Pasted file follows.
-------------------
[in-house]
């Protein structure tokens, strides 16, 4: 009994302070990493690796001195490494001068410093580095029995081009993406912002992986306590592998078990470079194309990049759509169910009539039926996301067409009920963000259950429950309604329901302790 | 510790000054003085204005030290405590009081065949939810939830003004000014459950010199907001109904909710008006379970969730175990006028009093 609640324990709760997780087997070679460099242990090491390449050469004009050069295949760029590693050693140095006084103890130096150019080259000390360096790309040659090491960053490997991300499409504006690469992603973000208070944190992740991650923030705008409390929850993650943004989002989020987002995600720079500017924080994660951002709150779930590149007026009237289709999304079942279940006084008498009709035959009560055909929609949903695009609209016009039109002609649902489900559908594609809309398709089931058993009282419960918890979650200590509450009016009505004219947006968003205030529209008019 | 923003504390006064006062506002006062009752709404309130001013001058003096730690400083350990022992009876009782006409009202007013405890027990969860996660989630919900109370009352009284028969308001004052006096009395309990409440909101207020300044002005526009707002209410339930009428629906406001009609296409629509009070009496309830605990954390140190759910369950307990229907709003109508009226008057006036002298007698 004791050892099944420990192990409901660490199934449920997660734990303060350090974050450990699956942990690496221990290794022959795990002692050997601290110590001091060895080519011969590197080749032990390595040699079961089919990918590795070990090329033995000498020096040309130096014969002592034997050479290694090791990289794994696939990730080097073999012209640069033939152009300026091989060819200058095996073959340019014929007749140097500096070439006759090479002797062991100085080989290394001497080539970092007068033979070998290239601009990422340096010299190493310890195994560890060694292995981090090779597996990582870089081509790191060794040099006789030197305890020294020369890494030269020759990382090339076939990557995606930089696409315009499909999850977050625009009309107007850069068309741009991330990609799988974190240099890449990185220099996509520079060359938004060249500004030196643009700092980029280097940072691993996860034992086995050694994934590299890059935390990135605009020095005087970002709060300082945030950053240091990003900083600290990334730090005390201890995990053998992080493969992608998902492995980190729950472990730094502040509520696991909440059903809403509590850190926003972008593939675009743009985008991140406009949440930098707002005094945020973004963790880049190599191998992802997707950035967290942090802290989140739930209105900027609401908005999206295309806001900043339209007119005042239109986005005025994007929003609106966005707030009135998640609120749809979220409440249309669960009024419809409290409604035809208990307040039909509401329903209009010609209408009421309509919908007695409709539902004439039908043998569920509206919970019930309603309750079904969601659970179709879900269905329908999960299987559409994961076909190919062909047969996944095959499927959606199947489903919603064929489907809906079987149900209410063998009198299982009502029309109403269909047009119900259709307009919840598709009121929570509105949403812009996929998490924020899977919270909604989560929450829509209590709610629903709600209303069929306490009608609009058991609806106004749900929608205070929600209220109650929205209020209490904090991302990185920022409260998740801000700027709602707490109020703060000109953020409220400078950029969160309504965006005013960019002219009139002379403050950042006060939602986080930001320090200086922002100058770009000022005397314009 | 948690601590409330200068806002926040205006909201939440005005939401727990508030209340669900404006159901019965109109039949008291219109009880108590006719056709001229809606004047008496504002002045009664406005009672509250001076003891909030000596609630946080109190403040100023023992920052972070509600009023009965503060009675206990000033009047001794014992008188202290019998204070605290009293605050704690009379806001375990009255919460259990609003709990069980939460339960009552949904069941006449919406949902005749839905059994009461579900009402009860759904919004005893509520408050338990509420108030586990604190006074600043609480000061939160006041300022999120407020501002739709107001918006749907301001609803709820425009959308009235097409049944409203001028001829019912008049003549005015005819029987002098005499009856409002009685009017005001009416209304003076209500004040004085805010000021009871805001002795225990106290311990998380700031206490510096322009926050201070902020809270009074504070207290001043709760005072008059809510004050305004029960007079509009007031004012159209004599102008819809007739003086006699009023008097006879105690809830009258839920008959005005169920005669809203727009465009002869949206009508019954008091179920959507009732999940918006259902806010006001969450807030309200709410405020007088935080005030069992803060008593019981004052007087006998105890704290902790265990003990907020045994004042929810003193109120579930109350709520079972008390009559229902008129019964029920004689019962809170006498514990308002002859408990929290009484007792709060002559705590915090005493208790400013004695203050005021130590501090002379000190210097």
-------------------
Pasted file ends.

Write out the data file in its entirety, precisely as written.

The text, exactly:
[in-house]
């Protein structure tokens, strides 16, 4: 009994302070990493690796001195490494001068410093580095029995081009993406912002992986306590592998078990470079194309990049759509169910009539039926996301067409009920963000259950429950309604329901302790 | 510790000054003085204005030290405590009081065949939810939830003004000014459950010199907001109904909710008006379970969730175990006028009093 609640324990709760997780087997070679460099242990090491390449050469004009050069295949760029590693050693140095006084103890130096150019080259000390360096790309040659090491960053490997991300499409504006690469992603973000208070944190992740991650923030705008409390929850993650943004989002989020987002995600720079500017924080994660951002709150779930590149007026009237289709999304079942279940006084008498009709035959009560055909929609949903695009609209016009039109002609649902489900559908594609809309398709089931058993009282419960918890979650200590509450009016009505004219947006968003205030529209008019 | 923003504390006064006062506002006062009752709404309130001013001058003096730690400083350990022992009876009782006409009202007013405890027990969860996660989630919900109370009352009284028969308001004052006096009395309990409440909101207020300044002005526009707002209410339930009428629906406001009609296409629509009070009496309830605990954390140190759910369950307990229907709003109508009226008057006036002298007698 004791050892099944420990192990409901660490199934449920997660734990303060350090974050450990699956942990690496221990290794022959795990002692050997601290110590001091060895080519011969590197080749032990390595040699079961089919990918590795070990090329033995000498020096040309130096014969002592034997050479290694090791990289794994696939990730080097073999012209640069033939152009300026091989060819200058095996073959340019014929007749140097500096070439006759090479002797062991100085080989290394001497080539970092007068033979070998290239601009990422340096010299190493310890195994560890060694292995981090090779597996990582870089081509790191060794040099006789030197305890020294020369890494030269020759990382090339076939990557995606930089696409315009499909999850977050625009009309107007850069068309741009991330990609799988974190240099890449990185220099996509520079060359938004060249500004030196643009700092980029280097940072691993996860034992086995050694994934590299890059935390990135605009020095005087970002709060300082945030950053240091990003900083600290990334730090005390201890995990053998992080493969992608998902492995980190729950472990730094502040509520696991909440059903809403509590850190926003972008593939675009743009985008991140406009949440930098707002005094945020973004963790880049190599191998992802997707950035967290942090802290989140739930209105900027609401908005999206295309806001900043339209007119005042239109986005005025994007929003609106966005707030009135998640609120749809979220409440249309669960009024419809409290409604035809208990307040039909509401329903209009010609209408009421309509919908007695409709539902004439039908043998569920509206919970019930309603309750079904969601659970179709879900269905329908999960299987559409994961076909190919062909047969996944095959499927959606199947489903919603064929489907809906079987149900209410063998009198299982009502029309109403269909047009119900259709307009919840598709009121929570509105949403812009996929998490924020899977919270909604989560929450829509209590709610629903709600209303069929306490009608609009058991609806106004749900929608205070929600209220109650929205209020209490904090991302990185920022409260998740801000700027709602707490109020703060000109953020409220400078950029969160309504965006005013960019002219009139002379403050950042006060939602986080930001320090200086922002100058770009000022005397314009 | 948690601590409330200068806002926040205006909201939440005005939401727990508030209340669900404006159901019965109109039949008291219109009880108590006719056709001229809606004047008496504002002045009664406005009672509250001076003891909030000596609630946080109190403040100023023992920052972070509600009023009965503060009675206990000033009047001794014992008188202290019998204070605290009293605050704690009379806001375990009255919460259990609003709990069980939460339960009552949904069941006449919406949902005749839905059994009461579900009402009860759904919004005893509520408050338990509420108030586990604190006074600043609480000061939160006041300022999120407020501002739709107001918006749907301001609803709820425009959308009235097409049944409203001028001829019912008049003549005015005819029987002098005499009856409002009685009017005001009416209304003076209500004040004085805010000021009871805001002795225990106290311990998380700031206490510096322009926050201070902020809270009074504070207290001043709760005072008059809510004050305004029960007079509009007031004012159209004599102008819809007739003086006699009023008097006879105690809830009258839920008959005005169920005669809203727009465009002869949206009508019954008091179920959507009732999940918006259902806010006001969450807030309200709410405020007088935080005030069992803060008593019981004052007087006998105890704290902790265990003990907020045994004042929810003193109120579930109350709520079972008390009559229902008129019964029920004689019962809170006498514990308002002859408990929290009484007792709060002559705590915090005493208790400013004695203050005021130590501090002379000190210097």